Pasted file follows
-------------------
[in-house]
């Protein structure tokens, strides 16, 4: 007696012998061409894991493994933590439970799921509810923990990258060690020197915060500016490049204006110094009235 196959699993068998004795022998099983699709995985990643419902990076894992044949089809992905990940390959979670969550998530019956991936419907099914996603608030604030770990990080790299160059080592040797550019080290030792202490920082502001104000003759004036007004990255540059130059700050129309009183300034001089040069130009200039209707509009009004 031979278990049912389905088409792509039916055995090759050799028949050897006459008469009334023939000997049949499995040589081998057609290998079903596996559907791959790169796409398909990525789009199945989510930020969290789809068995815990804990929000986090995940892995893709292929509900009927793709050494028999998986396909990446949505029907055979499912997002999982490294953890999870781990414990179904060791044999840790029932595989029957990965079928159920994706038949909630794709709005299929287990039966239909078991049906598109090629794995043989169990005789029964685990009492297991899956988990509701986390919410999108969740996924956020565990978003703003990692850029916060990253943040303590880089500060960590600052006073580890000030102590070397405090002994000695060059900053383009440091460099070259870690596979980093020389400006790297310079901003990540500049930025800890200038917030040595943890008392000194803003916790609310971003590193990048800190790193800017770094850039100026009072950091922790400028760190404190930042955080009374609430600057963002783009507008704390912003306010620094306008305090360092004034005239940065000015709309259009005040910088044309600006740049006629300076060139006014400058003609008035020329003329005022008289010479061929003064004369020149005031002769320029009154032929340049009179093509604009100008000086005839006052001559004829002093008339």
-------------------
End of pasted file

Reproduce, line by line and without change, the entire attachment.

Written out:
[in-house]
């Protein structure tokens, strides 16, 4: 007696012998061409894991493994933590439970799921509810923990990258060690020197915060500016490049204006110094009235 196959699993068998004795022998099983699709995985990643419902990076894992044949089809992905990940390959979670969550998530019956991936419907099914996603608030604030770990990080790299160059080592040797550019080290030792202490920082502001104000003759004036007004990255540059130059700050129309009183300034001089040069130009200039209707509009009004 031979278990049912389905088409792509039916055995090759050799028949050897006459008469009334023939000997049949499995040589081998057609290998079903596996559907791959790169796409398909990525789009199945989510930020969290789809068995815990804990929000986090995940892995893709292929509900009927793709050494028999998986396909990446949505029907055979499912997002999982490294953890999870781990414990179904060791044999840790029932595989029957990965079928159920994706038949909630794709709005299929287990039966239909078991049906598109090629794995043989169990005789029964685990009492297991899956988990509701986390919410999108969740996924956020565990978003703003990692850029916060990253943040303590880089500060960590600052006073580890000030102590070397405090002994000695060059900053383009440091460099070259870690596979980093020389400006790297310079901003990540500049930025800890200038917030040595943890008392000194803003916790609310971003590193990048800190790193800017770094850039100026009072950091922790400028760190404190930042955080009374609430600057963002783009507008704390912003306010620094306008305090360092004034005239940065000015709309259009005040910088044309600006740049006629300076060139006014400058003609008035020329003329005022008289010479061929003064004369020149005031002769320029009154032929340049009179093509604009100008000086005839006052001559004829002093008339």